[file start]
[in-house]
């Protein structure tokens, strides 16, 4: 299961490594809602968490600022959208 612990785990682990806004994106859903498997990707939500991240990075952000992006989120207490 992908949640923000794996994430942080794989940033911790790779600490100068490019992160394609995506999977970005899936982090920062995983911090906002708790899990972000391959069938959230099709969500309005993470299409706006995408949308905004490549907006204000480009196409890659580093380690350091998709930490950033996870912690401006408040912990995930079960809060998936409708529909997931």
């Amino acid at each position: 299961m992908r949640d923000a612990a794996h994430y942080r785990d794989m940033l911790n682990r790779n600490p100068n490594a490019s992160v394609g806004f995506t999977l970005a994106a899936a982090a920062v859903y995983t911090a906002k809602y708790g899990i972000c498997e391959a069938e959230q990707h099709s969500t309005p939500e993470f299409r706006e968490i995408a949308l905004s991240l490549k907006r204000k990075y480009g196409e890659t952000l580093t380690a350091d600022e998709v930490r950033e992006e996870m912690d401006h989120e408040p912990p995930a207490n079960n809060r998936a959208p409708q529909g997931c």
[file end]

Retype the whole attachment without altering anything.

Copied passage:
[in-house]
């Protein structure tokens, strides 16, 4: 299961490594809602968490600022959208 612990785990682990806004994106859903498997990707939500991240990075952000992006989120207490 992908949640923000794996994430942080794989940033911790790779600490100068490019992160394609995506999977970005899936982090920062995983911090906002708790899990972000391959069938959230099709969500309005993470299409706006995408949308905004490549907006204000480009196409890659580093380690350091998709930490950033996870912690401006408040912990995930079960809060998936409708529909997931």
């Amino acid at each position: 299961m992908r949640d923000a612990a794996h994430y942080r785990d794989m940033l911790n682990r790779n600490p100068n490594a490019s992160v394609g806004f995506t999977l970005a994106a899936a982090a920062v859903y995983t911090a906002k809602y708790g899990i972000c498997e391959a069938e959230q990707h099709s969500t309005p939500e993470f299409r706006e968490i995408a949308l905004s991240l490549k907006r204000k990075y480009g196409e890659t952000l580093t380690a350091d600022e998709v930490r950033e992006e996870m912690d401006h989120e408040p912990p995930a207490n079960n809060r998936a959208p409708q529909g997931c």